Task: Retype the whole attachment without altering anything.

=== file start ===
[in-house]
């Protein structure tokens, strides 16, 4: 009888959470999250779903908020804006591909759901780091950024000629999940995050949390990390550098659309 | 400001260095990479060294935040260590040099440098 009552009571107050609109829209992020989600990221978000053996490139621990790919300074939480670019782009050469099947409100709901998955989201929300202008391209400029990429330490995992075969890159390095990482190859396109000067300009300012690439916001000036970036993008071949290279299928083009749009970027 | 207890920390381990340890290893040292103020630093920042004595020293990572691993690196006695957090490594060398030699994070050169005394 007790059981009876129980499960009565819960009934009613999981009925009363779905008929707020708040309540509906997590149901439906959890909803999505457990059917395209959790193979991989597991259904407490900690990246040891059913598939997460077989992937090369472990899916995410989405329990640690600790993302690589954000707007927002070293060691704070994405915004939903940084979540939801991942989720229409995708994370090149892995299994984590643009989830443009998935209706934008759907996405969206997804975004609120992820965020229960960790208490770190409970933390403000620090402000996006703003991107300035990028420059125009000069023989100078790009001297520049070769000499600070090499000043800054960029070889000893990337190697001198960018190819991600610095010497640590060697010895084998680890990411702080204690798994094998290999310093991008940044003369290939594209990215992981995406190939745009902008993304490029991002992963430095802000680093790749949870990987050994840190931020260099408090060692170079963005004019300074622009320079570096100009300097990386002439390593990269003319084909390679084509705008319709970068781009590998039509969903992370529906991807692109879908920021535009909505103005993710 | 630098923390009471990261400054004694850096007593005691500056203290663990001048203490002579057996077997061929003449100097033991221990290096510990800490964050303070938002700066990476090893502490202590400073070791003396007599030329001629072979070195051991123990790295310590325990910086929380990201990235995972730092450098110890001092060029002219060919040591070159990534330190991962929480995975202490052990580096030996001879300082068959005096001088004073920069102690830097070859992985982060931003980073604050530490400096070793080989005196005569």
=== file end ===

[in-house]
């Protein structure tokens, strides 16, 4: 009888959470999250779903908020804006591909759901780091950024000629999940995050949390990390550098659309 | 400001260095990479060294935040260590040099440098 009552009571107050609109829209992020989600990221978000053996490139621990790919300074939480670019782009050469099947409100709901998955989201929300202008391209400029990429330490995992075969890159390095990482190859396109000067300009300012690439916001000036970036993008071949290279299928083009749009970027 | 207890920390381990340890290893040292103020630093920042004595020293990572691993690196006695957090490594060398030699994070050169005394 007790059981009876129980499960009565819960009934009613999981009925009363779905008929707020708040309540509906997590149901439906959890909803999505457990059917395209959790193979991989597991259904407490900690990246040891059913598939997460077989992937090369472990899916995410989405329990640690600790993302690589954000707007927002070293060691704070994405915004939903940084979540939801991942989720229409995708994370090149892995299994984590643009989830443009998935209706934008759907996405969206997804975004609120992820965020229960960790208490770190409970933390403000620090402000996006703003991107300035990028420059125009000069023989100078790009001297520049070769000499600070090499000043800054960029070889000893990337190697001198960018190819991600610095010497640590060697010895084998680890990411702080204690798994094998290999310093991008940044003369290939594209990215992981995406190939745009902008993304490029991002992963430095802000680093790749949870990987050994840190931020260099408090060692170079963005004019300074622009320079570096100009300097990386002439390593990269003319084909390679084509705008319709970068781009590998039509969903992370529906991807692109879908920021535009909505103005993710 | 630098923390009471990261400054004694850096007593005691500056203290663990001048203490002579057996077997061929003449100097033991221990290096510990800490964050303070938002700066990476090893502490202590400073070791003396007599030329001629072979070195051991123990790295310590325990910086929380990201990235995972730092450098110890001092060029002219060919040591070159990534330190991962929480995975202490052990580096030996001879300082068959005096001088004073920069102690830097070859992985982060931003980073604050530490400096070793080989005196005569």